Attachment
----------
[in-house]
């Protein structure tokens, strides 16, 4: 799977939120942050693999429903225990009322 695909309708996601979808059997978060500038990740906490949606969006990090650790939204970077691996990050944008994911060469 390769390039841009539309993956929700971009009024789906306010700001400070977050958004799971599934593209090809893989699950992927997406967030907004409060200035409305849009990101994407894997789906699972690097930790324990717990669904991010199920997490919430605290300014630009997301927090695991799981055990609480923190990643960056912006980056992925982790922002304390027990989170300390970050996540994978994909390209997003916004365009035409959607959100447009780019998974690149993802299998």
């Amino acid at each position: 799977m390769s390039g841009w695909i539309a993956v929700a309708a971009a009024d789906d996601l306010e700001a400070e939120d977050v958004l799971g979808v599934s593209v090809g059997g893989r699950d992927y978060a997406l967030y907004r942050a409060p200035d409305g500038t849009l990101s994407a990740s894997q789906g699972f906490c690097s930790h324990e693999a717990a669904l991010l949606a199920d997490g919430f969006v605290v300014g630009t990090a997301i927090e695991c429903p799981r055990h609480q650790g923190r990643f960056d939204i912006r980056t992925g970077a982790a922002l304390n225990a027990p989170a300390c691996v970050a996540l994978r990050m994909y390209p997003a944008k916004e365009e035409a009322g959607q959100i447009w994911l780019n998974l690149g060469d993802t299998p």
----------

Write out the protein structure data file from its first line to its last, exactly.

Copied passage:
[in-house]
């Protein structure tokens, strides 16, 4: 799977939120942050693999429903225990009322 695909309708996601979808059997978060500038990740906490949606969006990090650790939204970077691996990050944008994911060469 390769390039841009539309993956929700971009009024789906306010700001400070977050958004799971599934593209090809893989699950992927997406967030907004409060200035409305849009990101994407894997789906699972690097930790324990717990669904991010199920997490919430605290300014630009997301927090695991799981055990609480923190990643960056912006980056992925982790922002304390027990989170300390970050996540994978994909390209997003916004365009035409959607959100447009780019998974690149993802299998």
């Amino acid at each position: 799977m390769s390039g841009w695909i539309a993956v929700a309708a971009a009024d789906d996601l306010e700001a400070e939120d977050v958004l799971g979808v599934s593209v090809g059997g893989r699950d992927y978060a997406l967030y907004r942050a409060p200035d409305g500038t849009l990101s994407a990740s894997q789906g699972f906490c690097s930790h324990e693999a717990a669904l991010l949606a199920d997490g919430f969006v605290v300014g630009t990090a997301i927090e695991c429903p799981r055990h609480q650790g923190r990643f960056d939204i912006r980056t992925g970077a982790a922002l304390n225990a027990p989170a300390c691996v970050a996540l994978r990050m994909y390209p997003a944008k916004e365009e035409a009322g959607q959100i447009w994911l780019n998974l690149g060469d993802t299998p």